With the specifications in mind, the auditor can check the business logic of the smart contracts. Are all use cases implemented correctly? Are there any execution paths that can break the contract? Have you missed a zero somewhere? Is the tokenomics model fair or are there loopholes for someone to exploit? These are just a few of the questions an auditor may ask in the STO audit.

Finally, the auditor can dive deep into your smart contracts. There are a few different perspectives to analyze the smart contracts. Business, security, and best practices all play a role in the analysis.

Security in a smart contract audit

Looking for security vulnerabilities is usually the core value of a smart contract audit. Finding them requires experience so it’s not easy to do in-house. These kinds of bugs are hard to spot. Take the DAO hack as an example — a reentrancy vulnerability that resulted in huge losses and even a split in the Ethereum community. This bug is only one of the rare conditions that auditors need to look for during a smart contract audit.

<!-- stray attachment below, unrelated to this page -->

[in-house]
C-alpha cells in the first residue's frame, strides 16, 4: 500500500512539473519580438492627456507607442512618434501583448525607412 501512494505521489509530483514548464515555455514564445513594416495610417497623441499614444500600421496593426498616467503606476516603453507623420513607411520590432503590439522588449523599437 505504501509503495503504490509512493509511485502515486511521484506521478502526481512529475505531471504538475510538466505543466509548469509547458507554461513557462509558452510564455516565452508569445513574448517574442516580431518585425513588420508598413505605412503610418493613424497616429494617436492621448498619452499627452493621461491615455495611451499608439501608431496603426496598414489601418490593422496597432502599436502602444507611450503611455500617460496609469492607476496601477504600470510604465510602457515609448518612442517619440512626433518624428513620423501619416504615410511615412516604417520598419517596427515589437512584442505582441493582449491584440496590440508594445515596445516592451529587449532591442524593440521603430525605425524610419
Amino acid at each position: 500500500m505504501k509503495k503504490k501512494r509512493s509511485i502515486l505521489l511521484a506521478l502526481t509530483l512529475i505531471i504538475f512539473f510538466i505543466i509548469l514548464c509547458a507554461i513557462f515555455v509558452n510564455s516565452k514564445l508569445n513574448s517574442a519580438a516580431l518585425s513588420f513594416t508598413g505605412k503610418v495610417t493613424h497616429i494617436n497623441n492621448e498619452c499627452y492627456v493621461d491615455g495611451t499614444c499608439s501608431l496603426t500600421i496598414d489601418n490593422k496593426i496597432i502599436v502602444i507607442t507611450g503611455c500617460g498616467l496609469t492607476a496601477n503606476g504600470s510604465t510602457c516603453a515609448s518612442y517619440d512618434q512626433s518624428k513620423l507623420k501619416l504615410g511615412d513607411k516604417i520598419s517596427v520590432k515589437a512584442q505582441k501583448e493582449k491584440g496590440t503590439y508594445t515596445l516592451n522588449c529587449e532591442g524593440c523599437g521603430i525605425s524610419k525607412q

Other typical Ethereum smart contract security issues to check are incorrectly set permissions (e.g. calling admin functions from an unprivileged account), integer under and overflows, timestamp dependence and forcibly sending Ether to a contract. Some argue the ERC-20 token standard is unsafe because it allows token transfers to smart contracts. Attackers may also exploit the allowance mechanisms. The list goes on, that’s why the auditors keep up to date with the latest exploits and learn what to focus on in smart contract code.

The last perspective I’d like to shed some light on is the one of an engineer. Some clients view audits as a thorough code review. As such, these can include remarks on the code quality and best practices. The rule of thumb is that the simpler the smart contracts are the better — there are fewer bugs that way. The project may also use some outdated or unsafe language features or libraries. It may even use up-to-date stuff incorrectly. Lastly, there are usually some best practices for writing smart contracts for specific platforms, such as Ethereum Smart Contract Best Practices by ConsenSys.